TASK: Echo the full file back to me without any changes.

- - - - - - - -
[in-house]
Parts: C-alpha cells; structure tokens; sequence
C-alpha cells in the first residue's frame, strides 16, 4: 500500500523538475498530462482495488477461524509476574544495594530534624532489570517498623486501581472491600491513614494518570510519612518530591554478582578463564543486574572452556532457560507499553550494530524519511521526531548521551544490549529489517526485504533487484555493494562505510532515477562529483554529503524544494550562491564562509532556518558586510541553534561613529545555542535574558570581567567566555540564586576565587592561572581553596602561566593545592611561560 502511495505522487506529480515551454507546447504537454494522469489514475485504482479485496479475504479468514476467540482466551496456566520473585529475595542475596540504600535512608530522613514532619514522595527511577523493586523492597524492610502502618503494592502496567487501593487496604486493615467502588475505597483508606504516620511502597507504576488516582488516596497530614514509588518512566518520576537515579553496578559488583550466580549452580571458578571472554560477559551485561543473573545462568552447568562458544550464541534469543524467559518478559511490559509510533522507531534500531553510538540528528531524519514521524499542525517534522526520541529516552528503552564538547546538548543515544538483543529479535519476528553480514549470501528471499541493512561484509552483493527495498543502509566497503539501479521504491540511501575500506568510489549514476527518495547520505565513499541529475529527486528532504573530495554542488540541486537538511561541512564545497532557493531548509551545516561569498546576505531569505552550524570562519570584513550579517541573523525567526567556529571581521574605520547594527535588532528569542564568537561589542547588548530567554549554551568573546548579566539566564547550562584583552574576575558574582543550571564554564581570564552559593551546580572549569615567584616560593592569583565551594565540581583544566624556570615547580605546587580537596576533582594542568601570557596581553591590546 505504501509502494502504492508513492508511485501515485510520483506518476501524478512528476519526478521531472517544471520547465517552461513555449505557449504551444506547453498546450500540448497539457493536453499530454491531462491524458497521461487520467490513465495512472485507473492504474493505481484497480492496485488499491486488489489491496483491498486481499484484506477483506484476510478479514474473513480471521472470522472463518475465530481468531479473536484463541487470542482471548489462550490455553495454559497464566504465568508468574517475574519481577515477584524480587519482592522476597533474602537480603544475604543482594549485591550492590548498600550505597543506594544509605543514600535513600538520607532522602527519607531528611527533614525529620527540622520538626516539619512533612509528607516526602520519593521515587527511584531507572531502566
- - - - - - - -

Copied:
[in-house]
Parts: C-alpha cells; structure tokens; sequence
C-alpha cells in the first residue's frame, strides 16, 4: 500500500523538475498530462482495488477461524509476574544495594530534624532489570517498623486501581472491600491513614494518570510519612518530591554478582578463564543486574572452556532457560507499553550494530524519511521526531548521551544490549529489517526485504533487484555493494562505510532515477562529483554529503524544494550562491564562509532556518558586510541553534561613529545555542535574558570581567567566555540564586576565587592561572581553596602561566593545592611561560 502511495505522487506529480515551454507546447504537454494522469489514475485504482479485496479475504479468514476467540482466551496456566520473585529475595542475596540504600535512608530522613514532619514522595527511577523493586523492597524492610502502618503494592502496567487501593487496604486493615467502588475505597483508606504516620511502597507504576488516582488516596497530614514509588518512566518520576537515579553496578559488583550466580549452580571458578571472554560477559551485561543473573545462568552447568562458544550464541534469543524467559518478559511490559509510533522507531534500531553510538540528528531524519514521524499542525517534522526520541529516552528503552564538547546538548543515544538483543529479535519476528553480514549470501528471499541493512561484509552483493527495498543502509566497503539501479521504491540511501575500506568510489549514476527518495547520505565513499541529475529527486528532504573530495554542488540541486537538511561541512564545497532557493531548509551545516561569498546576505531569505552550524570562519570584513550579517541573523525567526567556529571581521574605520547594527535588532528569542564568537561589542547588548530567554549554551568573546548579566539566564547550562584583552574576575558574582543550571564554564581570564552559593551546580572549569615567584616560593592569583565551594565540581583544566624556570615547580605546587580537596576533582594542568601570557596581553591590546 505504501509502494502504492508513492508511485501515485510520483506518476501524478512528476519526478521531472517544471520547465517552461513555449505557449504551444506547453498546450500540448497539457493536453499530454491531462491524458497521461487520467490513465495512472485507473492504474493505481484497480492496485488499491486488489489491496483491498486481499484484506477483506484476510478479514474473513480471521472470522472463518475465530481468531479473536484463541487470542482471548489462550490455553495454559497464566504465568508468574517475574519481577515477584524480587519482592522476597533474602537480603544475604543482594549485591550492590548498600550505597543506594544509605543514600535513600538520607532522602527519607531528611527533614525529620527540622520538626516539619512533612509528607516526602520519593521515587527511584531507572531502566